Join Now Sign In
Get full access to articles, free contest entries and more!
Advertisement

5 Tips for Capturing Wonderful Winter Landscapes

Bundle up and try this winter photography advice from Deborah Sandidge
Photo of a winter landscape

As the weather gets colder and the trees glisten with snow, it’s a great time to capture the true beauty of winter with your camera. While most may sit in by the fire, I love exploring the outdoors and creating a winter narrative through my photography.

Here are five tips to keep in mind when venturing out in the winter climate to capture those one-of-a-kind frosty weather images.

Photo of a winter landscape

#1 First Things First – Check Your Gear!

When capturing photos of nature outside, it is vital to be mindful of the weather, especially if it’s below freezing. Since I do a lot of my shooting in colder climates, I have come to learn that hand warmers, boots, ice cleats, a warm water-resistant jacket and base layers are essential for personal comfort. After all, the photography experience is more fun and rewarding when you are warm and comfortable in cold conditions.

Similar to keeping yourself warm and protected, you want to think about your gear. You don’t want your camera and lenses to be covered in snow. I always pack a lens hood and rain cover so my camera can withstand all the elements. You’ll also need to make sure that your camera and lenses are acclimated to go from a warm home to the icy outdoors to avoid condensation.

Advertisement
Advertisement

Aside from keeping warm, you need to pack your bag with the key lenses to capture a wide array of shots. Before even stepping foot outside of the house, make sure you have capable and adequate lenses, such as a wide-angle lens, mid-range zoom and perhaps a telephoto zoom. In terms of photography specific gear, using a mirrorless body with a lighter mirrorless lens makes the perfect travel pair. I like to carry a Nikon Z9 and AF-S Nikkor 500mm f/5.6E PF ED VR lens to capture far range shots. When you want to tell a story up close, a macro or portrait lens is essential to capture details.

Photo of a winter landscape

#2 It’s All About Technique

When capturing the beauty of the winter season, you want to focus on expressing the drama of the snow. Think about the different variables you can play with to develop your story more, such as light and subject. Leveraging your camera’s shutter speeds can help you capture the movement of the snow falling or freeze it in action. You really want people to come away with a sense of what it feels to be there at that very moment. I like to shoot in a slow shutter to capture the soft, gentle snowfall to add to that winter mood or tell a winter story through stills.

To capture these unique images, you need to be versatile. You have to be able to shoot from different angles and positions for the best pictures. I love pointing my camera straight up towards the sky and capturing the shapes of the snow laden trees. It’s amazing how mood and emotion come to life just from switching up your angles.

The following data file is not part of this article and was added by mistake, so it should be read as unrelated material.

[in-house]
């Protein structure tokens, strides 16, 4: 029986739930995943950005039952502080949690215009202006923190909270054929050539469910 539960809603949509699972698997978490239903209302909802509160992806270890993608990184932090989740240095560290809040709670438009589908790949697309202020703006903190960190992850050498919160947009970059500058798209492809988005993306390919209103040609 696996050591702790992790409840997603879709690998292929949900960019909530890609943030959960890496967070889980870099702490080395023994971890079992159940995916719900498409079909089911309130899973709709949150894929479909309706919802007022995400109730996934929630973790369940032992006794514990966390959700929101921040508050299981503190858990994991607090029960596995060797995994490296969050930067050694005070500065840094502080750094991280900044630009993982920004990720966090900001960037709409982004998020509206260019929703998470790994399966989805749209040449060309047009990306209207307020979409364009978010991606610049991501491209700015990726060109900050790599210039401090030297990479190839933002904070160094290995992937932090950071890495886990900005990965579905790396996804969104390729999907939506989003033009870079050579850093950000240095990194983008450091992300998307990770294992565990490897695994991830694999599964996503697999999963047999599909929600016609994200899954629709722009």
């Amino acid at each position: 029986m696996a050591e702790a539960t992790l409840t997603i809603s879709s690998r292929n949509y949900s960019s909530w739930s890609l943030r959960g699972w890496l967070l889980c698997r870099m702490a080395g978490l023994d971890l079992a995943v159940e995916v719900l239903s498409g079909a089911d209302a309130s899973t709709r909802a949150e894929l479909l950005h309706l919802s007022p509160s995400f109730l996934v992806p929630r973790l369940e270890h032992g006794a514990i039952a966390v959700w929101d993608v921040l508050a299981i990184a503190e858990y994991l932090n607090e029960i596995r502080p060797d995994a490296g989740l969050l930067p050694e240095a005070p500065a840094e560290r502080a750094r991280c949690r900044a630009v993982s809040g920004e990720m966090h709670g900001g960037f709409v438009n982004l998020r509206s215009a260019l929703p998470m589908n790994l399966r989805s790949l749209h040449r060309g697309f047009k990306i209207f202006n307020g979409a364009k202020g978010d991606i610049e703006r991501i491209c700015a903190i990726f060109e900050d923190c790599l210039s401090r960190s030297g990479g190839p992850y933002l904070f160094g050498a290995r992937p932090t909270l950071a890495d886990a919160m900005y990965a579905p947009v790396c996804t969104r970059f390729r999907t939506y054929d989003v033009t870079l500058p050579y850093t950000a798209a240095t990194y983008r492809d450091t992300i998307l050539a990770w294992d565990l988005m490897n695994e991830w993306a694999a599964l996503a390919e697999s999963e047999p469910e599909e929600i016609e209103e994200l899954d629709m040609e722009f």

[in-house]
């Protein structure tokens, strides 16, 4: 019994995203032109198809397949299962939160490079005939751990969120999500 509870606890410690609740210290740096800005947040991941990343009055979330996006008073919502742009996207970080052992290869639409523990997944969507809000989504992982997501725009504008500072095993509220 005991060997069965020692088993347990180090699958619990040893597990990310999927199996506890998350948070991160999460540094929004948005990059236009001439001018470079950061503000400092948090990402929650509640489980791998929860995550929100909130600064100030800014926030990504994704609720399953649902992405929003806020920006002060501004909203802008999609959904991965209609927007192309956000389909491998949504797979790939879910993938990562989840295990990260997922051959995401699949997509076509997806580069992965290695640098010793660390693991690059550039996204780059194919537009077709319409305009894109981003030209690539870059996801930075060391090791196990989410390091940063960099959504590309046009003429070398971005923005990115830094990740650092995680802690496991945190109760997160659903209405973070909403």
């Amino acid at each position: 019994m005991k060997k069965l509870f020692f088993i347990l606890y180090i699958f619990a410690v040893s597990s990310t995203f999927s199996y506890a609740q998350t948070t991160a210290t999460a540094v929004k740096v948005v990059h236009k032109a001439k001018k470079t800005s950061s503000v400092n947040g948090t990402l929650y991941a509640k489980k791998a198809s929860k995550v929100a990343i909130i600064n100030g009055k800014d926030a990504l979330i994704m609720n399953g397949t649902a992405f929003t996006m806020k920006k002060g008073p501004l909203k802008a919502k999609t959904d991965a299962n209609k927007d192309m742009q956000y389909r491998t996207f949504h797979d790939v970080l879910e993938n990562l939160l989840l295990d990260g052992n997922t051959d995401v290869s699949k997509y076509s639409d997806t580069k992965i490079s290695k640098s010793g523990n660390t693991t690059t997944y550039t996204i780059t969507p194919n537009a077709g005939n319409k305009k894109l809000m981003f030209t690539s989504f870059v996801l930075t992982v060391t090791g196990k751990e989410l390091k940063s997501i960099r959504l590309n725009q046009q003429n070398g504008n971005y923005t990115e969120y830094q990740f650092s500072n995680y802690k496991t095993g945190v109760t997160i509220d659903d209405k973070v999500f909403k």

Photo of a winter landscape

Advertisement
Advertisement

#3 Lighting Is Essential

Be receptive to lighting factors and roll with what is happening. Weather can be unpredictable but try to plan out your shoots ahead of time to take advantage of the natural light during various times of the day. While golden hour has its advantages, I’ve found that the middle of the day with an overcast sky can also create great conditions to take pictures because the lighting is very balanced. My personal favorite is blue hour, 20 to 30 minutes just after sunset and just before sunrise, it’s absolutely gorgeous.

Photo of a winter landscape

#4 Shooting Modes Are Your Friends

Don’t shy away from camera controls. Thinking about the camera settings before you head out, specifically white balance, will cut down the time you spend editing and trying to do the narrative and scene justice. Color temperature is important because we want the picture to accurately reflect the vivid bright white of the moment.

Think about how you can vary the composition you are trying to create and the different ways you can take the picture. Utilizing the camera’s features can really add to the mood of the shot. I will often go through the Picture Controls on my Nikon and use the Graphite setting for a very high contrast black and white image. Experiment, have fun!

Photo of a winter landscape

Advertisement
Advertisement

#5 Don’t Forget About the Wildlife

Remember that you can grab your long-range telephoto lens and capture images of beautiful animals in the snow without having to get too close. If I spot an animal when I’m driving and not trudging through the snow, I use a beanbag and prop my camera up in my car window to photograph wildlife. Shooting from a car can also serve as a “blind” allowing the wildlife to stay relaxed. This is a fantastic way to include the native animals without disturbing and changing the way they are interacting with their environment. Be mindful that shooting wildlife in snow can be challenging. Getting the exposure just right is important. I use Auto ISO to accommodate a faster shutter speed for fast moving animals and create an exposure compensation for a brighter representation of the snow. Don’t forget to be aware of the background, a flattering background will complement the subject.

About Deborah Sandidge

Deborah Sandidge is a professional photographer, and Nikon Ambassador, specializing in world travel and artistic imagery. Her passion and skill with creative techniques such as long exposure, time-lapse, and blue hour photography has earned the respect and admiration of both corporate clients and peers.

You can find Deborah Sandidge on Instagram, Twitter and Facebook.

Advertisement
Advertisement

Save Your Favorites

Save This Article